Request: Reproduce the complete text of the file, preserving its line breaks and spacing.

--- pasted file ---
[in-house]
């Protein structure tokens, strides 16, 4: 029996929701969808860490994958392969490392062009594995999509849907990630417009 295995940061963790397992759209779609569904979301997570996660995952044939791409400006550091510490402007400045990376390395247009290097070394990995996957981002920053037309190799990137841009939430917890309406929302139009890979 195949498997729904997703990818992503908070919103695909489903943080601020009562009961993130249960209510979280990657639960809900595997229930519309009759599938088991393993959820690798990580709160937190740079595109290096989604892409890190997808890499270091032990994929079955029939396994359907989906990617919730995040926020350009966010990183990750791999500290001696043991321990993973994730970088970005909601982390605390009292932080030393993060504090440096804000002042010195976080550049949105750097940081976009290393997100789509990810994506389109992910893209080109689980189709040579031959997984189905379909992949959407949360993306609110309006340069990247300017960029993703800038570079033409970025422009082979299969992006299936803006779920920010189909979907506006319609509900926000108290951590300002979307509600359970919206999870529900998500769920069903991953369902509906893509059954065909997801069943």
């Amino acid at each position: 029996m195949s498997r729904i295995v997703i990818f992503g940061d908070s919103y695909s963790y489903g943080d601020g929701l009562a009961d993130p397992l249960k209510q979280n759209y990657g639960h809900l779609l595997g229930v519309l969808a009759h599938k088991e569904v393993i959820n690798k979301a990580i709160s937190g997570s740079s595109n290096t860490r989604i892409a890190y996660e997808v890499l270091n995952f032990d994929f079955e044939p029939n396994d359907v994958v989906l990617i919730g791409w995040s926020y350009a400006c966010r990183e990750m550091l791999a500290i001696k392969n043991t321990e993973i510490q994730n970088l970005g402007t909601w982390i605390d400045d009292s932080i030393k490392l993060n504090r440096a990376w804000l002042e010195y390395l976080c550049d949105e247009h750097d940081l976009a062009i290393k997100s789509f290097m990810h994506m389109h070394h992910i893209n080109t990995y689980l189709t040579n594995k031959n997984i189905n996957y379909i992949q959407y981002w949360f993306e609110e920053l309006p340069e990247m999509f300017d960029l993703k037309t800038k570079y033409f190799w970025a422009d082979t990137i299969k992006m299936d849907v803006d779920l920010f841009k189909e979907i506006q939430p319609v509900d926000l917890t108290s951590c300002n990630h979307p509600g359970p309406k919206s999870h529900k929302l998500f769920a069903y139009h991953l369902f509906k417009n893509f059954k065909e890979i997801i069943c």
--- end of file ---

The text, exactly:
[in-house]
């Protein structure tokens, strides 16, 4: 029996929701969808860490994958392969490392062009594995999509849907990630417009 295995940061963790397992759209779609569904979301997570996660995952044939791409400006550091510490402007400045990376390395247009290097070394990995996957981002920053037309190799990137841009939430917890309406929302139009890979 195949498997729904997703990818992503908070919103695909489903943080601020009562009961993130249960209510979280990657639960809900595997229930519309009759599938088991393993959820690798990580709160937190740079595109290096989604892409890190997808890499270091032990994929079955029939396994359907989906990617919730995040926020350009966010990183990750791999500290001696043991321990993973994730970088970005909601982390605390009292932080030393993060504090440096804000002042010195976080550049949105750097940081976009290393997100789509990810994506389109992910893209080109689980189709040579031959997984189905379909992949959407949360993306609110309006340069990247300017960029993703800038570079033409970025422009082979299969992006299936803006779920920010189909979907506006319609509900926000108290951590300002979307509600359970919206999870529900998500769920069903991953369902509906893509059954065909997801069943």
């Amino acid at each position: 029996m195949s498997r729904i295995v997703i990818f992503g940061d908070s919103y695909s963790y489903g943080d601020g929701l009562a009961d993130p397992l249960k209510q979280n759209y990657g639960h809900l779609l595997g229930v519309l969808a009759h599938k088991e569904v393993i959820n690798k979301a990580i709160s937190g997570s740079s595109n290096t860490r989604i892409a890190y996660e997808v890499l270091n995952f032990d994929f079955e044939p029939n396994d359907v994958v989906l990617i919730g791409w995040s926020y350009a400006c966010r990183e990750m550091l791999a500290i001696k392969n043991t321990e993973i510490q994730n970088l970005g402007t909601w982390i605390d400045d009292s932080i030393k490392l993060n504090r440096a990376w804000l002042e010195y390395l976080c550049d949105e247009h750097d940081l976009a062009i290393k997100s789509f290097m990810h994506m389109h070394h992910i893209n080109t990995y689980l189709t040579n594995k031959n997984i189905n996957y379909i992949q959407y981002w949360f993306e609110e920053l309006p340069e990247m999509f300017d960029l993703k037309t800038k570079y033409f190799w970025a422009d082979t990137i299969k992006m299936d849907v803006d779920l920010f841009k189909e979907i506006q939430p319609v509900d926000l917890t108290s951590c300002n990630h979307p509600g359970p309406k919206s999870h529900k929302l998500f769920a069903y139009h991953l369902f509906k417009n893509f059954k065909e890979i997801i069943c």